Who Should Be Able to Serve on New Redistricting Commission?
Voters are considering a constitutional amendment that would create a new commission to draw political boundaries. But just who is expected to serve on this commission?
The only requirements for the eight citizen members of the proposed Redistricting Commission is that they can’t be an employee of the General Assembly or of Congress. Beyond that, it’s wide open. But lawmakers could still create new requirements for the citizen members during the special session.
Delegate Marcus Simon is a Democrat from Fairfax County who says lawmakers could create a list of people who are not welcome to the party.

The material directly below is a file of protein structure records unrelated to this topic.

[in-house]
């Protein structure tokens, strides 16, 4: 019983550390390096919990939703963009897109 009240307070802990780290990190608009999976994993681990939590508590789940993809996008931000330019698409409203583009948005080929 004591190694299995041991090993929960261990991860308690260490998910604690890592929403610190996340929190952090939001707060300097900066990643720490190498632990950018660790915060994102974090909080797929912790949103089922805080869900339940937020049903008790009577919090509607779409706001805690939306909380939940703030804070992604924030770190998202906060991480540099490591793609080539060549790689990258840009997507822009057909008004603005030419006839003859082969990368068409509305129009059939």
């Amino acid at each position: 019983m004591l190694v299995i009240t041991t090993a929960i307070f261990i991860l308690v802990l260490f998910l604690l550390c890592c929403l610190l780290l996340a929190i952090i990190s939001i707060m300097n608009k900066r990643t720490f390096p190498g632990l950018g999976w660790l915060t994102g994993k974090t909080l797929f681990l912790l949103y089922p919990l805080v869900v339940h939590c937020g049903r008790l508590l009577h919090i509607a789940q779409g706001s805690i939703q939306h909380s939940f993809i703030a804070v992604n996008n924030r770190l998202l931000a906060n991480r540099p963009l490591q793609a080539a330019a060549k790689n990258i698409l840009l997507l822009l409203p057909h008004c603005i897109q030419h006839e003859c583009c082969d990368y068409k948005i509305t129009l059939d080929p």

“I think the first folks on your list would be lobbyists, right? Lobbyists and their principals. So, if your business is to influence legislators, you ought to not be in a position to pick the districts for those legislators as well," he explains. "Certainly, professional politicians and their employees; the chairman of the Board of Supervisors in Fairfax; probably wouldn’t be a great idea to have him as an appointee.”
Currently, there’s nothing stopping a lobbyist from serving on the proposed redistricting commission, although Senator Adam Ebbin of Alexandria says it probably would not be in the lobbyist’s best interest.
“They might think they could be influencing it, but it could be bad for them because they could alienate people,” Ebbin says.
Aside from the eight citizen members, the proposed commission would also have eight members of the General Assembly, four House members and four Senators.